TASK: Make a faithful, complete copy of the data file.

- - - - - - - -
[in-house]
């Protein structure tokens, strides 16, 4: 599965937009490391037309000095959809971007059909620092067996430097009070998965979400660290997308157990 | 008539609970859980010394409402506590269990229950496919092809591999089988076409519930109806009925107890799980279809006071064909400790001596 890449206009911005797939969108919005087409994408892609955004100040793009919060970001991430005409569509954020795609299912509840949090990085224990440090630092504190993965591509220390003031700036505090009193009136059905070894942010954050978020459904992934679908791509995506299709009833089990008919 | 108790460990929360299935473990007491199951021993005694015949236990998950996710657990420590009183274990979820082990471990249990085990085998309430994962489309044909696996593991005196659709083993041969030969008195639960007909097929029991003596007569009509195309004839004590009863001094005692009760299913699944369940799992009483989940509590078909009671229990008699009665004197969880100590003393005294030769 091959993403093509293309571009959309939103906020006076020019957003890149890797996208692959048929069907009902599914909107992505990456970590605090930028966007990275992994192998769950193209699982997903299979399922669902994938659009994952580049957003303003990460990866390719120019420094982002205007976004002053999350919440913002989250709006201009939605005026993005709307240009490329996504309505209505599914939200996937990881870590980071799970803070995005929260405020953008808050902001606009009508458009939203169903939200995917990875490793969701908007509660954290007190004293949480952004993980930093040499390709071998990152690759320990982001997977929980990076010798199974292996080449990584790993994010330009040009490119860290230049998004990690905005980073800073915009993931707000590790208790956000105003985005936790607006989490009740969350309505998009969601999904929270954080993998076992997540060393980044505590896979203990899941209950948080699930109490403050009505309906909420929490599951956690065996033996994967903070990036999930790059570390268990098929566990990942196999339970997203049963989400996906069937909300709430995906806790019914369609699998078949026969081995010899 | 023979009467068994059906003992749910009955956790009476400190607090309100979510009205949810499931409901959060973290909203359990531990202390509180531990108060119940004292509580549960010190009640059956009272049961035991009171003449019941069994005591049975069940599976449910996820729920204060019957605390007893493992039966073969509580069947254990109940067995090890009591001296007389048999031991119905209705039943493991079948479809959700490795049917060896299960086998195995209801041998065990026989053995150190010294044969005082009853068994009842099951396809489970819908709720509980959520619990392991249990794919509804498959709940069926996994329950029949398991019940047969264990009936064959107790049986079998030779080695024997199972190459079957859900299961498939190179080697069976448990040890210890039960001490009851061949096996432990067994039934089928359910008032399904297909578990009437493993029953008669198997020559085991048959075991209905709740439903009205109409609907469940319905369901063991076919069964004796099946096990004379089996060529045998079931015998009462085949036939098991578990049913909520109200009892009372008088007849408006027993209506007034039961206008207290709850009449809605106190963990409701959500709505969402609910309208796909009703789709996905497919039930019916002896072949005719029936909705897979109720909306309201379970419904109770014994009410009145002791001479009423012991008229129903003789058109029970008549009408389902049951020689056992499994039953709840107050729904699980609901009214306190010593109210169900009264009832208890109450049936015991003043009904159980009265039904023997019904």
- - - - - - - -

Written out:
[in-house]
């Protein structure tokens, strides 16, 4: 599965937009490391037309000095959809971007059909620092067996430097009070998965979400660290997308157990 | 008539609970859980010394409402506590269990229950496919092809591999089988076409519930109806009925107890799980279809006071064909400790001596 890449206009911005797939969108919005087409994408892609955004100040793009919060970001991430005409569509954020795609299912509840949090990085224990440090630092504190993965591509220390003031700036505090009193009136059905070894942010954050978020459904992934679908791509995506299709009833089990008919 | 108790460990929360299935473990007491199951021993005694015949236990998950996710657990420590009183274990979820082990471990249990085990085998309430994962489309044909696996593991005196659709083993041969030969008195639960007909097929029991003596007569009509195309004839004590009863001094005692009760299913699944369940799992009483989940509590078909009671229990008699009665004197969880100590003393005294030769 091959993403093509293309571009959309939103906020006076020019957003890149890797996208692959048929069907009902599914909107992505990456970590605090930028966007990275992994192998769950193209699982997903299979399922669902994938659009994952580049957003303003990460990866390719120019420094982002205007976004002053999350919440913002989250709006201009939605005026993005709307240009490329996504309505209505599914939200996937990881870590980071799970803070995005929260405020953008808050902001606009009508458009939203169903939200995917990875490793969701908007509660954290007190004293949480952004993980930093040499390709071998990152690759320990982001997977929980990076010798199974292996080449990584790993994010330009040009490119860290230049998004990690905005980073800073915009993931707000590790208790956000105003985005936790607006989490009740969350309505998009969601999904929270954080993998076992997540060393980044505590896979203990899941209950948080699930109490403050009505309906909420929490599951956690065996033996994967903070990036999930790059570390268990098929566990990942196999339970997203049963989400996906069937909300709430995906806790019914369609699998078949026969081995010899 | 023979009467068994059906003992749910009955956790009476400190607090309100979510009205949810499931409901959060973290909203359990531990202390509180531990108060119940004292509580549960010190009640059956009272049961035991009171003449019941069994005591049975069940599976449910996820729920204060019957605390007893493992039966073969509580069947254990109940067995090890009591001296007389048999031991119905209705039943493991079948479809959700490795049917060896299960086998195995209801041998065990026989053995150190010294044969005082009853068994009842099951396809489970819908709720509980959520619990392991249990794919509804498959709940069926996994329950029949398991019940047969264990009936064959107790049986079998030779080695024997199972190459079957859900299961498939190179080697069976448990040890210890039960001490009851061949096996432990067994039934089928359910008032399904297909578990009437493993029953008669198997020559085991048959075991209905709740439903009205109409609907469940319905369901063991076919069964004796099946096990004379089996060529045998079931015998009462085949036939098991578990049913909520109200009892009372008088007849408006027993209506007034039961206008207290709850009449809605106190963990409701959500709505969402609910309208796909009703789709996905497919039930019916002896072949005719029936909705897979109720909306309201379970419904109770014994009410009145002791001479009423012991008229129903003789058109029970008549009408389902049951020689056992499994039953709840107050729904699980609901009214306190010593109210169900009264009832208890109450049936015991003043009904159980009265039904023997019904």